Culture of hpDPSCs
All animal procedures were approved by the Animal Care and Use Committee of the National Center for Geriatrics and Gerontology, Research Institute and the Aichi Medical University (permission #30-19, #31-17). All procedures and methods were performed in accordance with relevant guidelines and regulations. Upper third incisors, a total of 12 teeth from 6 young female beagle dogs (Kitayama Lab, Ina, Japan) at 1-year-old were used for isolation of MDPSCs and hpDPSCs. For hpDPSCs, isolated DPSCs were cultured in a stable hypoxic condition in a closed container with a regular octahedron having 21cm2 of each surface (Animal Stem Cell, Tokyo, Japan), in which humidified gas mixtures of the composition of 5% O2-5% CO2-90% N2 were flushed. The pH of the hypoxic cultures was adjusted by adding HEPES buffer (Gibco, Dublin, Ireland) at a final concentration of 25 mM to Dulbecco’s Modified Eagle’s Medium (DMEM) (Sigma Aldrich, MO, USA) supplemented with 10 % fetal bovine serum (FBS, GE Healthcare, Little Chalfont, England). Each sensor chip (SP-LG1-SA-S, and SP-PSt3-SA, PreSens, Regensburg, Germany) was patched on the bottom of the container inside, respectively, and the pH and O2 concentration in the DMEM and the air were measured by non-contact pH meter (pH-1SMA LG1; PreSens) and non-contact oxygen analyzer (OXY-1SMA trace, PreSens).
The primary colony-derived DPSCs were expanded in the same one surface of the octahedron container at the 2nd passage of culture, and further cultured in the all surface of the container by rotating 45 degree every 1 min by a rotary equipment (Biomedica Solution, Ibaraki, Japan) at the 3rd passage. These hpDPSCs were detached and cryopreserved at 1 × 106 cells /mL in the stem cell banker (ZENOAQ Co., LTD., Fukushima, Japan) for further experiments.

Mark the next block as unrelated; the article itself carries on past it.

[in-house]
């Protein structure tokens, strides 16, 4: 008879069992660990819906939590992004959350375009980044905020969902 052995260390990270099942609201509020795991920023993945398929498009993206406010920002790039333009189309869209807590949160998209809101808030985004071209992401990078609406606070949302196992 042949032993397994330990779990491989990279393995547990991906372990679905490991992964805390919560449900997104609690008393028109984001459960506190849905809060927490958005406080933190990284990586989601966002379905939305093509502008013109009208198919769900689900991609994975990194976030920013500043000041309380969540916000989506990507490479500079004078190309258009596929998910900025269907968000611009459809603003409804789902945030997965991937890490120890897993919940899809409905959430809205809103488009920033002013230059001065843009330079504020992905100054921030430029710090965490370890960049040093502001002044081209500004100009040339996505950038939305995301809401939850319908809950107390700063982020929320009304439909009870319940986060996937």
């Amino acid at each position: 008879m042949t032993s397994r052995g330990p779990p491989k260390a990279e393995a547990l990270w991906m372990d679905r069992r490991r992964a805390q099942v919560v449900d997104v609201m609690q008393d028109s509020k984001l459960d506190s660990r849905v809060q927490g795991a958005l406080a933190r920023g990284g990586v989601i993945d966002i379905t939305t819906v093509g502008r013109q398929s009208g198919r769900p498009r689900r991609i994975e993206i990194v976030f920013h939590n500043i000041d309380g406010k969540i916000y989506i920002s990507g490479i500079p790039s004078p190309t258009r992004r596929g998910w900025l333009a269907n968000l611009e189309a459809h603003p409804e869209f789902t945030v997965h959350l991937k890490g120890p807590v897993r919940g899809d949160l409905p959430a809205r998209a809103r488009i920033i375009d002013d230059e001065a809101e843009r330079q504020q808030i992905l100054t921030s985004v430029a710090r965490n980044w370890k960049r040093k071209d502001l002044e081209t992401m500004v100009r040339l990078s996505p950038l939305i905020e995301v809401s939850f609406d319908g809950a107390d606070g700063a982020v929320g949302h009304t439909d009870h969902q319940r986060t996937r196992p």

MDPSCs based on their migratory response to G-CSF (Neutrogin, Chugai Pharmaceutical, Tokyo, Japan) were isolated at the 2nd passage from colony-derived primary DPSCs and cultured according to our previous study . In brief, colony-derived primary DPSCs were seeded into the upper chambers (permeable support 8.0 μm polycarbonate membrane 6.5 mm Insert, Corning, Lowell, MA) which inserted in 24 well plate contained with DMEM supplemented with 10% FBS and 100 ng/ml G-CSF. The membrane was modified chemically (Toray Industries, Co., Ltd. Tokyo) to prevent cell attachment. After 48 hours the chamber was removed, and medium was changed into DMEM with 10% FBS. Once cells reached 60-70% confluence, they were detached and subcultured.
The population doubling time was calculated by counting the cell number from the 2nd expansion to the 3rd expansion. The cells were stained with trypan blue and the viable cells were counted with a hemocytometer.
Real-time reverse transcription-polymerase chain reaction analysis
For real-time reverse transcription-polymerase chain reaction (RT-PCR) analysis, total RNA was extracted using TRIzol (Thermo Fisher Scientific, Waltham, MA, USA) from hpDPSCs and MDPSCs at the 5th to 6th passage of culture. First-strand cDNA syntheses were performed from 1 µg of total RNA by reverse transcription using ReverTra Ace-α (Toyobo, Tokyo, Japan). Real-time-PCR amplifications were performed using canine HIF-1α (forward) 5′-ACTGATGACCAACAACTTGAGG-3′ and (reverse) 5′-TTTGGAGTTTCAGAAGCAGGTA-3′. Canine stem cell markers, angiogenic/neurotrophic factors, and immunomodulatory factors were used as our previous studies [8, 25]. All primers were labeled with Power SYBR Green PCR Master Mix (Applied Biosystems, Foster City, CA, USA) in 7500 RT-PCR system (Applied Biosystems). The relative mRNA expression was examined in hpDPSCs to MDPSCs after normalizing with β-actin.
Migration activity of hpDPSCs and MDPSCs